The project congestion period is quite long consisting, as it does, of desk research and prospecting, exploration and assessment of the expected reserve prior to actual production. The Government pursues a three-staged regulatory framework that consists of legal permits for prospecting, exploration and finally production or exploitation under a Mining Agreement. In fact, as Eritrea is at its early stage of development of the mining sector, the exploration and assessment processes may take 5 – 10 years before operating. The companies explained this aspect to in greater detail with some interactive maps and representations. Mr. Yemane Kifle, who works as a community programme manager for Asmara Mining Share Company gave us much insight of the procedures involved. Asmara Share Company has long acquired the license for prospecting and exploration in a wide area in the environs of the capital encompassing Emba Derho, Adi Nefas as well as Debarwa, for copper, zinc and gold deposits.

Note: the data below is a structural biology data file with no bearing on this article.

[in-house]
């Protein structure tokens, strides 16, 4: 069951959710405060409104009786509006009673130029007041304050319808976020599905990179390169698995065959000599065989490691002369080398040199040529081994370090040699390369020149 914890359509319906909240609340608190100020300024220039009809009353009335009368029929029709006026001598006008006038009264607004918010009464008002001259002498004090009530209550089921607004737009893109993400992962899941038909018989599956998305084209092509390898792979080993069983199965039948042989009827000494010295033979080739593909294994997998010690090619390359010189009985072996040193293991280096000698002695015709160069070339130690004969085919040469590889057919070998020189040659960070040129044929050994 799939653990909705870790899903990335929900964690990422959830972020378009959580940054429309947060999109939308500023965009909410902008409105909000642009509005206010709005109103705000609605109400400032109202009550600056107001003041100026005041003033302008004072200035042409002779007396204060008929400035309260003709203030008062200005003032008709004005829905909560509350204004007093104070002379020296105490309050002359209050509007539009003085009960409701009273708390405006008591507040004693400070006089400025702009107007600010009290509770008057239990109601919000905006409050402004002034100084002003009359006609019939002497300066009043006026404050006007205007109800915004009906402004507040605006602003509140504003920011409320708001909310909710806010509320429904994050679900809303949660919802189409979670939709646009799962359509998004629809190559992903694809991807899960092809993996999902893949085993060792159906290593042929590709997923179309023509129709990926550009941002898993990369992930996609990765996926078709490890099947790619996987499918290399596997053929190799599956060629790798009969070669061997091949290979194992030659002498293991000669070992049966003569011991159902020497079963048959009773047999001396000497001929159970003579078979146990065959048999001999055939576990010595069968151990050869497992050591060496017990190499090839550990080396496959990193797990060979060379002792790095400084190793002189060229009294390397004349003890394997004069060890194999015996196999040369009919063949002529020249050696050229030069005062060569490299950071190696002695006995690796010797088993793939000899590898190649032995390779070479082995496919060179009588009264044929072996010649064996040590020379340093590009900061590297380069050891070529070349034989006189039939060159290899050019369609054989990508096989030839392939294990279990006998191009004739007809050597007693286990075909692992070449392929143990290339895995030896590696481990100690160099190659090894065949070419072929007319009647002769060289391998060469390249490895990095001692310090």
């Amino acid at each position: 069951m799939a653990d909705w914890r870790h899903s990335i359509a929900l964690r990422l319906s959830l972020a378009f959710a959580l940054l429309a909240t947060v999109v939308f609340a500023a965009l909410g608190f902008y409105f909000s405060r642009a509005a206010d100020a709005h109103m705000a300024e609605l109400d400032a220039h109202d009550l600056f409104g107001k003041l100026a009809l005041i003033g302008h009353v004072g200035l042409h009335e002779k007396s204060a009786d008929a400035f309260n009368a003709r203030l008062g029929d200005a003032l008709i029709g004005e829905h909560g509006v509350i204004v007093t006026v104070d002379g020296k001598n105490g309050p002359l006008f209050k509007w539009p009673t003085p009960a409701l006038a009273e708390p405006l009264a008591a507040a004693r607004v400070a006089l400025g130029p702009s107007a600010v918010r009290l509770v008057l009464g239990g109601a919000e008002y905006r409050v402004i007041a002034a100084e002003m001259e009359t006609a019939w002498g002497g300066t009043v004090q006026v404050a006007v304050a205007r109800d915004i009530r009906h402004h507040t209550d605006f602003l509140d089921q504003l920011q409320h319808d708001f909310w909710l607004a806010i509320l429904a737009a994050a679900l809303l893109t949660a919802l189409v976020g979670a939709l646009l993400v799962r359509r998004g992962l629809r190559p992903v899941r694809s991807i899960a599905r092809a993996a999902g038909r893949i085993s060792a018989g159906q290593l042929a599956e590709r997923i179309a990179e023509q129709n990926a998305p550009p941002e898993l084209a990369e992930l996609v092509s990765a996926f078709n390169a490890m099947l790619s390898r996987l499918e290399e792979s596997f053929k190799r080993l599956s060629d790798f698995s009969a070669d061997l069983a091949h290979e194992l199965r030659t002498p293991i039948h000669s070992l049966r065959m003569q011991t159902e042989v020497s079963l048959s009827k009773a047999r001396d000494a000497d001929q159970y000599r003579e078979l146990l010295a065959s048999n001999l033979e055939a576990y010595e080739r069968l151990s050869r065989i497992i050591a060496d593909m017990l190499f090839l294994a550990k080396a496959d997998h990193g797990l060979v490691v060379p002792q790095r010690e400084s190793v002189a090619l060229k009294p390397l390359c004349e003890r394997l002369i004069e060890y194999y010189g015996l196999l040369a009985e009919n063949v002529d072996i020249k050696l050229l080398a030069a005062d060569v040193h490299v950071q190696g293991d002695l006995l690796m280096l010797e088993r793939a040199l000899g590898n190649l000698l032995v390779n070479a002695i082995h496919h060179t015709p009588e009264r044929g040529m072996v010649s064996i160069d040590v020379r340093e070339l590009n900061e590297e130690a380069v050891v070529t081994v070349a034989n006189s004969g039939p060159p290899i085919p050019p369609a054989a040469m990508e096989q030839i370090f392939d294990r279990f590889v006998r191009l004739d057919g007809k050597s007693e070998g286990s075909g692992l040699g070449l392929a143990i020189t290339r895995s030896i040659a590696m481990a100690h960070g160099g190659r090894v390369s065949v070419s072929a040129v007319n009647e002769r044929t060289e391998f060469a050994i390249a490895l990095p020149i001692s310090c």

Similarly, the Danakali company, formerly known as South Boulders, focuses on the development of the Colluli Potash project in the Danakil region of Eritrea. This share company owns the colluli potash project, which is a 50:50 joint venture arrangement between Danakali Limited and the Eritrean National Mining Company (ENAMCO). It started exploration in 2009 and is now in the licensing process to start actual production. I noticed that many people did not necessarily know about this specific company and especially what potash is. In fact, potash is one of the most prosperous areas of mining for Eritrea. Mr. Tewelde Hadgu, a biologist working in the environment sector of the enterprise, explained to us that potash is a term used for potassium bearing minerals primarily used as fertilizers. It is, thus, an important ingredient in food production necessary for healthy soil and plant growth. Besides, there is no substitute for potash. Furthermore, the exploration area covers more than 200 km2 in which about 1.3 billion tones of potassium bearing salts are present. What makes it unique in Eritrea? I was fascinated to see the comparison tables made available at the stand describing the benefits that accrue from this particular mining production. The location is only 75km inland from the Red Sea coast line. This renders transport-related costs to be lower than average. In addition, the operations is slated to have one of the lowest capital intensity ventures as well as operating costs while having a variety of potassium-bearing salts at only 16m to 150m depth compared to 1000m in other parts of the world.
How about the local communities?